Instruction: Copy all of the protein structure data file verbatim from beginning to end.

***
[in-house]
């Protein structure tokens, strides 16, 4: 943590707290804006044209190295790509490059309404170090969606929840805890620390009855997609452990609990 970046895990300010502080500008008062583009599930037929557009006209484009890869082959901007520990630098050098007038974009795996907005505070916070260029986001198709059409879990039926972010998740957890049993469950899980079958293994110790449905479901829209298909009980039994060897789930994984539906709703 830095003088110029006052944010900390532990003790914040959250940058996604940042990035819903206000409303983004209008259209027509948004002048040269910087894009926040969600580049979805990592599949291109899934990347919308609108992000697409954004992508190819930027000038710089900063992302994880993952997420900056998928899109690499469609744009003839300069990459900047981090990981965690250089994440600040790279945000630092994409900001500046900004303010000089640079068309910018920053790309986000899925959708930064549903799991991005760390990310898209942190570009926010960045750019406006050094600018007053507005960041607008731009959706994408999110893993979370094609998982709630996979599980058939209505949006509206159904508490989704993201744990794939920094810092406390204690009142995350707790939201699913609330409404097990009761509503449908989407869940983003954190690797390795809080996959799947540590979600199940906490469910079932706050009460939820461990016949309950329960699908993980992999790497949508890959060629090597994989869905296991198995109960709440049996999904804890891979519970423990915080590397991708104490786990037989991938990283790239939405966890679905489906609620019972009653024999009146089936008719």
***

[in-house]
């Protein structure tokens, strides 16, 4: 943590707290804006044209190295790509490059309404170090969606929840805890620390009855997609452990609990 970046895990300010502080500008008062583009599930037929557009006209484009890869082959901007520990630098050098007038974009795996907005505070916070260029986001198709059409879990039926972010998740957890049993469950899980079958293994110790449905479901829209298909009980039994060897789930994984539906709703 830095003088110029006052944010900390532990003790914040959250940058996604940042990035819903206000409303983004209008259209027509948004002048040269910087894009926040969600580049979805990592599949291109899934990347919308609108992000697409954004992508190819930027000038710089900063992302994880993952997420900056998928899109690499469609744009003839300069990459900047981090990981965690250089994440600040790279945000630092994409900001500046900004303010000089640079068309910018920053790309986000899925959708930064549903799991991005760390990310898209942190570009926010960045750019406006050094600018007053507005960041607008731009959706994408999110893993979370094609998982709630996979599980058939209505949006509206159904508490989704993201744990794939920094810092406390204690009142995350707790939201699913609330409404097990009761509503449908989407869940983003954190690797390795809080996959799947540590979600199940906490469910079932706050009460939820461990016949309950329960699908993980992999790497949508890959060629090597994989869905296991198995109960709440049996999904804890891979519970423990915080590397991708104490786990037989991938990283790239939405966890679905489906609620019972009653024999009146089936008719």